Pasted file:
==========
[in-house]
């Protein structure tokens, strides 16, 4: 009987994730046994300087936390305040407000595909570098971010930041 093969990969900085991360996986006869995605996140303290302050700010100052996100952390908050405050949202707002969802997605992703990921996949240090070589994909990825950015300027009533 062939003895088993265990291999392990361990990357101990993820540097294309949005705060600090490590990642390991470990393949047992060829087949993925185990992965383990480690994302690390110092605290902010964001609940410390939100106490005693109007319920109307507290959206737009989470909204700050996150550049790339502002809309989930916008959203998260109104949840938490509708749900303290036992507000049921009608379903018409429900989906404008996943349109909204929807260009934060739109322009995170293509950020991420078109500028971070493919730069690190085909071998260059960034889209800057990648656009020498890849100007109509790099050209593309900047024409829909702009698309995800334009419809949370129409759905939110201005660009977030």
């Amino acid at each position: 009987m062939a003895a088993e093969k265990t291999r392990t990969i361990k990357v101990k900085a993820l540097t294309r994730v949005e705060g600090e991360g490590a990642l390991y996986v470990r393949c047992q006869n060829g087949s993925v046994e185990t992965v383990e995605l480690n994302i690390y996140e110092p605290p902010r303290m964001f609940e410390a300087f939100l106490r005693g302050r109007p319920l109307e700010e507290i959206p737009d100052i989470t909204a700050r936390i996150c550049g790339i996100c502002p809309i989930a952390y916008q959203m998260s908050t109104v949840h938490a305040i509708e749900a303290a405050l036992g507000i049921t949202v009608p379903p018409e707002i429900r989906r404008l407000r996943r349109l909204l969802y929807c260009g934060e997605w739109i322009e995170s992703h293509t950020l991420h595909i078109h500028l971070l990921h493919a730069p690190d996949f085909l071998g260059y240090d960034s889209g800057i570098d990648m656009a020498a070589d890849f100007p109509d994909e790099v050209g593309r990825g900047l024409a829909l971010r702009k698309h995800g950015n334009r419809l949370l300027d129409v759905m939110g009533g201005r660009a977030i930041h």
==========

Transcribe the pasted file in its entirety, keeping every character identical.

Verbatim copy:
[in-house]
């Protein structure tokens, strides 16, 4: 009987994730046994300087936390305040407000595909570098971010930041 093969990969900085991360996986006869995605996140303290302050700010100052996100952390908050405050949202707002969802997605992703990921996949240090070589994909990825950015300027009533 062939003895088993265990291999392990361990990357101990993820540097294309949005705060600090490590990642390991470990393949047992060829087949993925185990992965383990480690994302690390110092605290902010964001609940410390939100106490005693109007319920109307507290959206737009989470909204700050996150550049790339502002809309989930916008959203998260109104949840938490509708749900303290036992507000049921009608379903018409429900989906404008996943349109909204929807260009934060739109322009995170293509950020991420078109500028971070493919730069690190085909071998260059960034889209800057990648656009020498890849100007109509790099050209593309900047024409829909702009698309995800334009419809949370129409759905939110201005660009977030």
């Amino acid at each position: 009987m062939a003895a088993e093969k265990t291999r392990t990969i361990k990357v101990k900085a993820l540097t294309r994730v949005e705060g600090e991360g490590a990642l390991y996986v470990r393949c047992q006869n060829g087949s993925v046994e185990t992965v383990e995605l480690n994302i690390y996140e110092p605290p902010r303290m964001f609940e410390a300087f939100l106490r005693g302050r109007p319920l109307e700010e507290i959206p737009d100052i989470t909204a700050r936390i996150c550049g790339i996100c502002p809309i989930a952390y916008q959203m998260s908050t109104v949840h938490a305040i509708e749900a303290a405050l036992g507000i049921t949202v009608p379903p018409e707002i429900r989906r404008l407000r996943r349109l909204l969802y929807c260009g934060e997605w739109i322009e995170s992703h293509t950020l991420h595909i078109h500028l971070l990921h493919a730069p690190d996949f085909l071998g260059y240090d960034s889209g800057i570098d990648m656009a020498a070589d890849f100007p109509d994909e790099v050209g593309r990825g900047l024409a829909l971010r702009k698309h995800g950015n334009r419809l949370l300027d129409v759905m939110g009533g201005r660009a977030i930041h």